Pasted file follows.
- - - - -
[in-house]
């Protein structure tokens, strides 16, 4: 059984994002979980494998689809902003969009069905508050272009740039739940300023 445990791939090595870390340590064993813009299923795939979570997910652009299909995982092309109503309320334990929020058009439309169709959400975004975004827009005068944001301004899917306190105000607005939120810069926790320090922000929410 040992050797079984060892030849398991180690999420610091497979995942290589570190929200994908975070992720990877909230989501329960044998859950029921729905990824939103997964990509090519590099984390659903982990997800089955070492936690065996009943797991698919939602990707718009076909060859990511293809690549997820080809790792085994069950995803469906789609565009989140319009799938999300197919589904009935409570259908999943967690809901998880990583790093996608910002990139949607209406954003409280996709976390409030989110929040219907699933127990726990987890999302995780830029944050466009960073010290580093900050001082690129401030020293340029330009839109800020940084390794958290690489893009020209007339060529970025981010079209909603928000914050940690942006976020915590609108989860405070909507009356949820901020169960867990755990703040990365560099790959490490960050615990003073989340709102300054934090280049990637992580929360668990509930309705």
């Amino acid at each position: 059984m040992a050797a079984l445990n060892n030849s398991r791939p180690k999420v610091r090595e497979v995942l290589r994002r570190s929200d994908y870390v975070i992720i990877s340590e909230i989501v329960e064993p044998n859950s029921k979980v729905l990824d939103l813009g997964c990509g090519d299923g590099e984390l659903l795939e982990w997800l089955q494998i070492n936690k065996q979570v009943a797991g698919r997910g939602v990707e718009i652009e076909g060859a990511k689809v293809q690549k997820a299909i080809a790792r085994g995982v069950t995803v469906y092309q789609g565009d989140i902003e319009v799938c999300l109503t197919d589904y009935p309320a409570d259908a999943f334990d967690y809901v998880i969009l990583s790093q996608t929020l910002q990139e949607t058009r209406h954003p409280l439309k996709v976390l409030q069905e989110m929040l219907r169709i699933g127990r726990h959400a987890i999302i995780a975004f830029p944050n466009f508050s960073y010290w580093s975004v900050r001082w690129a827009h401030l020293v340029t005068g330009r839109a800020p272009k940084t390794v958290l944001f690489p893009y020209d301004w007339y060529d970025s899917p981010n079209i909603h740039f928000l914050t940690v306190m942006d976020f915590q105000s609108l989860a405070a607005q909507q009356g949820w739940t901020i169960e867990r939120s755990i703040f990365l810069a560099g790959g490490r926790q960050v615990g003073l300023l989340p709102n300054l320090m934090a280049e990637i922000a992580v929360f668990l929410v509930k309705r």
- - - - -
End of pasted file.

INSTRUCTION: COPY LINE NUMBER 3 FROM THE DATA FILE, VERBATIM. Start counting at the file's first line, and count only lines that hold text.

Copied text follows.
């Amino acid at each position: 059984m040992a050797a079984l445990n060892n030849s398991r791939p180690k999420v610091r090595e497979v995942l290589r994002r570190s929200d994908y870390v975070i992720i990877s340590e909230i989501v329960e064993p044998n859950s029921k979980v729905l990824d939103l813009g997964c990509g090519d299923g590099e984390l659903l795939e982990w997800l089955q494998i070492n936690k065996q979570v009943a797991g698919r997910g939602v990707e718009i652009e076909g060859a990511k689809v293809q690549k997820a299909i080809a790792r085994g995982v069950t995803v469906y092309q789609g565009d989140i902003e319009v799938c999300l109503t197919d589904y009935p309320a409570d259908a999943f334990d967690y809901v998880i969009l990583s790093q996608t929020l910002q990139e949607t058009r209406h954003p409280l439309k996709v976390l409030q069905e989110m929040l219907r169709i699933g127990r726990h959400a987890i999302i995780a975004f830029p944050n466009f508050s960073y010290w580093s975004v900050r001082w690129a827009h401030l020293v340029t005068g330009r839109a800020p272009k940084t390794v958290l944001f690489p893009y020209d301004w007339y060529d970025s899917p981010n079209i909603h740039f928000l914050t940690v306190m942006d976020f915590q105000s609108l989860a405070a607005q909507q009356g949820w739940t901020i169960e867990r939120s755990i703040f990365l810069a560099g790959g490490r926790q960050v615990g003073l300023l989340p709102n300054l320090m934090a280049e990637i922000a992580v929360f668990l929410v509930k309705r």